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5.0 grains of Bullseye is an old standard hardball loading from about WWI, so it could be historical bias. They may have seen some other kind of pressure sign with that combination and just decided not to push it any higher. The old copper crusher system has poor absolute accuracy and can be off by 25%, and that could account for it or at least their fear of it.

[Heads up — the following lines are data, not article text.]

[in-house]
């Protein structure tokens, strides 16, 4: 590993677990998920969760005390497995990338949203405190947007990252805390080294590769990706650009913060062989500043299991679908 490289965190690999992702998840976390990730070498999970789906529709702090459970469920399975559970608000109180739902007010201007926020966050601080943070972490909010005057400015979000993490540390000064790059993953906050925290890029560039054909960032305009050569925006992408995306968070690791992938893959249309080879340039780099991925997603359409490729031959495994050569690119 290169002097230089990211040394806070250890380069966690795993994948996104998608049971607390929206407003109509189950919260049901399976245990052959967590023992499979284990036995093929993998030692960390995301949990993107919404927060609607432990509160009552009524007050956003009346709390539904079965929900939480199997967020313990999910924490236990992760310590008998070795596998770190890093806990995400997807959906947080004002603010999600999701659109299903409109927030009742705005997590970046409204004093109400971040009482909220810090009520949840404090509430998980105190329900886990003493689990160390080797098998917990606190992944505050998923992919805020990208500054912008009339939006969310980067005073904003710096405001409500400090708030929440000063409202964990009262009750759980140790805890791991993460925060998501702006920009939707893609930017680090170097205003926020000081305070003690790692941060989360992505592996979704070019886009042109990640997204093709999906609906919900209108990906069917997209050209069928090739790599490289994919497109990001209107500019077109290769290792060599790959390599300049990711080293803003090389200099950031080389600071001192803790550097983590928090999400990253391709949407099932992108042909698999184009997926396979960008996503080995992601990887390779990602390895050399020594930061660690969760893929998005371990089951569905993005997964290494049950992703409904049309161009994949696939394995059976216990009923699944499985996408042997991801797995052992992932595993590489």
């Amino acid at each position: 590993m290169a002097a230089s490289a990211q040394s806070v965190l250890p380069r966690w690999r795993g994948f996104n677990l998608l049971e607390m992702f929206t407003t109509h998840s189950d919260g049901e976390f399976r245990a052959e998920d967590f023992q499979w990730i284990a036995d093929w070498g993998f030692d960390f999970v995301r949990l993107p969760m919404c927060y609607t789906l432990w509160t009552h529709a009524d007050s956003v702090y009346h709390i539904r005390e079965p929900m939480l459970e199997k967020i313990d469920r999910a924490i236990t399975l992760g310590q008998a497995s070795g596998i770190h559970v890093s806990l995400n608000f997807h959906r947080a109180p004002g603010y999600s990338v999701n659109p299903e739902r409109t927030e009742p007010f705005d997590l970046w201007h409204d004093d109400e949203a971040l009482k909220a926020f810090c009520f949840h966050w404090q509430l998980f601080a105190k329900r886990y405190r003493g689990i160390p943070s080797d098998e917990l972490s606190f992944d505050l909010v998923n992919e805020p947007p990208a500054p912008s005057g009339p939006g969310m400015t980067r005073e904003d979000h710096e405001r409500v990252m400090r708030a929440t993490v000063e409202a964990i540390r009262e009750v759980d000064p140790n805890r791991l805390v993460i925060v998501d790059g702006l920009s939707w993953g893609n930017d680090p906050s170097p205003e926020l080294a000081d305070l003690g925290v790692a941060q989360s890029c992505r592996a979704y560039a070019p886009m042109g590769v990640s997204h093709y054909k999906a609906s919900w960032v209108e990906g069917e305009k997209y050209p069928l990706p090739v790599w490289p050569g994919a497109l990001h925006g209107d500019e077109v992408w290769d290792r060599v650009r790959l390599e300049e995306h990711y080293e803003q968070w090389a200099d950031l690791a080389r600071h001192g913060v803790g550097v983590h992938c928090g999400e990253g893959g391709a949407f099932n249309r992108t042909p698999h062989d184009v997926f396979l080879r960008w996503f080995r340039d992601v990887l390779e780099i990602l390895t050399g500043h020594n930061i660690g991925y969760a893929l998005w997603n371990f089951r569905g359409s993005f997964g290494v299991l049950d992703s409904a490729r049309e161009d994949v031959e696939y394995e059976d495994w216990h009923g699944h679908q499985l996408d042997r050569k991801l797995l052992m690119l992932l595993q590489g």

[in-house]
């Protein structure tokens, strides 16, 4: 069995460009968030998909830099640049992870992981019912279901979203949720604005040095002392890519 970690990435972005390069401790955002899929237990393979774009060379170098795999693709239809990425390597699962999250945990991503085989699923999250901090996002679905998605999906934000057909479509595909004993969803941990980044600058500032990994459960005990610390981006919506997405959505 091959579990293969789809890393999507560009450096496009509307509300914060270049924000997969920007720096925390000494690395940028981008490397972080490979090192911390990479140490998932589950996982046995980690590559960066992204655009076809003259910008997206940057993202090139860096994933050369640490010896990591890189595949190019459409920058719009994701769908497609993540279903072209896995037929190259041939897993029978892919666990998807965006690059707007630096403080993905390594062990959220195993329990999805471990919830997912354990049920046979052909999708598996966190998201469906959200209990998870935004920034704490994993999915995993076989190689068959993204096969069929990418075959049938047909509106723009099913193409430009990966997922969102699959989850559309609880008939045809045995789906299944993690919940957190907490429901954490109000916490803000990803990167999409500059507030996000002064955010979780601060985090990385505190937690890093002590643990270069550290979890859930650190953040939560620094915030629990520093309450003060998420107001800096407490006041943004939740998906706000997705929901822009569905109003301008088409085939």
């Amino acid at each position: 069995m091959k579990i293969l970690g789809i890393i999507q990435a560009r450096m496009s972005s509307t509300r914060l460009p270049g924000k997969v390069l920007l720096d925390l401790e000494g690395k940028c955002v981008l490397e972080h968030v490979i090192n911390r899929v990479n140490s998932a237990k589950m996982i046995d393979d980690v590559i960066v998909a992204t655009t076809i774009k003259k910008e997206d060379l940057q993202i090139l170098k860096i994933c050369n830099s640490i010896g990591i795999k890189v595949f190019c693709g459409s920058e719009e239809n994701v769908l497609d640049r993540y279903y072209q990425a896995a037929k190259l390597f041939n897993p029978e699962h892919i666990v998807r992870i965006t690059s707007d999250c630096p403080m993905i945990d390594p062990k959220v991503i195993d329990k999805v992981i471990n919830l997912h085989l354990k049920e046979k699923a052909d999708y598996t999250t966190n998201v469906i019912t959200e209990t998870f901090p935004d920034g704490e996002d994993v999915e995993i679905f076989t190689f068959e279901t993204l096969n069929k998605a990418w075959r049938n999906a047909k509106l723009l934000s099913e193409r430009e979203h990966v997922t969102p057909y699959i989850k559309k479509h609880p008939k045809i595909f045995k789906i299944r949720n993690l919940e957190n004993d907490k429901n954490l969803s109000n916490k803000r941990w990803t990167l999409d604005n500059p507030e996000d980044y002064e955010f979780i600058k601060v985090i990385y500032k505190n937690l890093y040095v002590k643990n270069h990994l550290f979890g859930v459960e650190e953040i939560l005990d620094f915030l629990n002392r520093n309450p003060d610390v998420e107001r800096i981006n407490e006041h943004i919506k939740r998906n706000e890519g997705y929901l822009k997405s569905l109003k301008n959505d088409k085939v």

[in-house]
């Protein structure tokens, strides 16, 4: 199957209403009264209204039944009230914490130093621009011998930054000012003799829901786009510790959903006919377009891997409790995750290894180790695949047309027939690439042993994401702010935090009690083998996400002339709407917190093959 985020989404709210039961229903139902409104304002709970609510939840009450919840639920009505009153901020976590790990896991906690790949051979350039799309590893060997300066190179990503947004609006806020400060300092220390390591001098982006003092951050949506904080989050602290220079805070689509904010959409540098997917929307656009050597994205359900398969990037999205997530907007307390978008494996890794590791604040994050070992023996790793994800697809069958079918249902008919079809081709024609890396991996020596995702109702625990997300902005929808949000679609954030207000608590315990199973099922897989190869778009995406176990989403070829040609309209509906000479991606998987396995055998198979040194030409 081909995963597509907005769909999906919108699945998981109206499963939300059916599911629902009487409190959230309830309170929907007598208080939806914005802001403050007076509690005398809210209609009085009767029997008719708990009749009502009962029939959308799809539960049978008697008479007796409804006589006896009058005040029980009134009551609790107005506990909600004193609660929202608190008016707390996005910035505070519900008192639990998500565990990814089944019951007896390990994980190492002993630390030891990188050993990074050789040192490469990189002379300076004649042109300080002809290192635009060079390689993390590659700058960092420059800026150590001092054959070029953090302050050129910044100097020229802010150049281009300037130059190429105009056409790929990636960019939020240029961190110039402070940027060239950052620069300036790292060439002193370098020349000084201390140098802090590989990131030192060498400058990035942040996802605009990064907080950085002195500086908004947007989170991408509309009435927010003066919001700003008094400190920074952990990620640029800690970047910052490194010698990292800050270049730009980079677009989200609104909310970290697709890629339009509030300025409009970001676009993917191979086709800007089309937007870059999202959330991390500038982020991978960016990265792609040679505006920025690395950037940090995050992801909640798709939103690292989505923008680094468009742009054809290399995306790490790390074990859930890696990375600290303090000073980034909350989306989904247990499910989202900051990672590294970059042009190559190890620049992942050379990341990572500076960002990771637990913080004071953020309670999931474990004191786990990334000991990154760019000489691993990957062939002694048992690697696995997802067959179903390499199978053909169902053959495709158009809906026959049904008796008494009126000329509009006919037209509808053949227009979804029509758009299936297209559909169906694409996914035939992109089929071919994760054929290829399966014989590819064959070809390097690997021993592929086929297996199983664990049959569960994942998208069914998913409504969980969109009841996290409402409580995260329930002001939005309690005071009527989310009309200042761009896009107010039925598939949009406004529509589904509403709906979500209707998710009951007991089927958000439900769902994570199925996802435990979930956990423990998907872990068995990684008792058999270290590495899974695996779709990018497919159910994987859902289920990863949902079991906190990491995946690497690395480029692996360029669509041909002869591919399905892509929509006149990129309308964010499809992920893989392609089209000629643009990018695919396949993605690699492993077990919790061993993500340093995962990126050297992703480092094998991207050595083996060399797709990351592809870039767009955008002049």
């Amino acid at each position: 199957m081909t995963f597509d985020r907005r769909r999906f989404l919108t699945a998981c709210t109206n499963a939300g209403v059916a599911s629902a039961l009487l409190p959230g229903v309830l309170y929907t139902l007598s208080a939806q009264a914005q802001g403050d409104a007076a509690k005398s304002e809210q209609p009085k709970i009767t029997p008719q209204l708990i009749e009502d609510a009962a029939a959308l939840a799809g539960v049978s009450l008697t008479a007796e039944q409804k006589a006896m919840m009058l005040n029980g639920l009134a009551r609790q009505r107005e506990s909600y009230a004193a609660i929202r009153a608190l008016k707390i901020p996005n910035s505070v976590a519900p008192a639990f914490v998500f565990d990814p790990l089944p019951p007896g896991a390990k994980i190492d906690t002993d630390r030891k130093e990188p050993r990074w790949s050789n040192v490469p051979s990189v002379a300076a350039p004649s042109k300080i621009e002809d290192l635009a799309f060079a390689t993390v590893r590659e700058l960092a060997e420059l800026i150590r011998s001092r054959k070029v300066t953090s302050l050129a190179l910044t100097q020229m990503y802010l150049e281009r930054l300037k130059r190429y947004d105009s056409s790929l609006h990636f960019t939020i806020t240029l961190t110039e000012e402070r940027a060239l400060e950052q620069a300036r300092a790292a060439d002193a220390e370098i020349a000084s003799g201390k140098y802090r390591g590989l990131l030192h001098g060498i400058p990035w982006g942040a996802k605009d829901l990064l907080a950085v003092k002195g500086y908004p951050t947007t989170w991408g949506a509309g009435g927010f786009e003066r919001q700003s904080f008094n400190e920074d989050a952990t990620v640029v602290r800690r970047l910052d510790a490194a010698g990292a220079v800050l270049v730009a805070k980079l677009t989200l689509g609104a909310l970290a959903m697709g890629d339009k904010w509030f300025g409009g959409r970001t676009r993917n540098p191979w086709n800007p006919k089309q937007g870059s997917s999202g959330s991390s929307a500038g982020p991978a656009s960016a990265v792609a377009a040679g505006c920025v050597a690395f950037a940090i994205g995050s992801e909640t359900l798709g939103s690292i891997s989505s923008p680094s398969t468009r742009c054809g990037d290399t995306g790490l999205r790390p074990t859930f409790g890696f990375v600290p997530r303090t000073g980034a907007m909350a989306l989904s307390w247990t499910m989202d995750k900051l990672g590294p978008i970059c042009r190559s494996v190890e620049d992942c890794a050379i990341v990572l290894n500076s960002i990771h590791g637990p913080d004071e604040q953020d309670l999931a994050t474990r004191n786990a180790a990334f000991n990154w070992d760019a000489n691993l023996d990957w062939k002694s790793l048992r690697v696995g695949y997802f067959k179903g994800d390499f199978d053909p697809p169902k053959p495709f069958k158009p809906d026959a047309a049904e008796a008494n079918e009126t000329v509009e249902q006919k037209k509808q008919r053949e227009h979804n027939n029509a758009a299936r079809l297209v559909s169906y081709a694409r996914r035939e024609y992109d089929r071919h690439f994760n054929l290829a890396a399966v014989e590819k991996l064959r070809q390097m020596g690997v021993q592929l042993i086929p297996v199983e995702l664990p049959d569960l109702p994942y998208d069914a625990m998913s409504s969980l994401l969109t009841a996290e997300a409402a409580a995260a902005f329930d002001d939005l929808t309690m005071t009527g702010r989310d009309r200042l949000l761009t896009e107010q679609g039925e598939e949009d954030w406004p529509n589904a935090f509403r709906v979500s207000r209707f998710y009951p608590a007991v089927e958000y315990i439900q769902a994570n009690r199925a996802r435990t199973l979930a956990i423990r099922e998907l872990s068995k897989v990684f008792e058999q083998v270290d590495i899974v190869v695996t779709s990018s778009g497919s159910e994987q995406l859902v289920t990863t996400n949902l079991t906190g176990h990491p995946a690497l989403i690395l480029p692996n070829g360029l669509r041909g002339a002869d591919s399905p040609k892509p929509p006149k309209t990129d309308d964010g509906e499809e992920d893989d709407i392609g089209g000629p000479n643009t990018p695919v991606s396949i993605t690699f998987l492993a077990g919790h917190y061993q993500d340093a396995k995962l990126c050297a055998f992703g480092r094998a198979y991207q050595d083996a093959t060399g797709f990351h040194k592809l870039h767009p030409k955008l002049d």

I note that Hornady's book takes a swaged 230 grain RN bullet up to 5.7 grains of Bullseye and hits 900 fps. Speer stops their swaged LRN at 5.0 grains, though, same as Lyman.
So chances are that you can work up from 4.5 to 5.0 grains and then creep up from there towards Hornady's number. Just do it a tenth of a grain at a time and keep an eye peeled for pressure signs
. If you see one, back down 5% and stop. Some powders can give you pressure spikes with some bullets. If you feel you really need more velocity, try a slower powder like Power Pistol.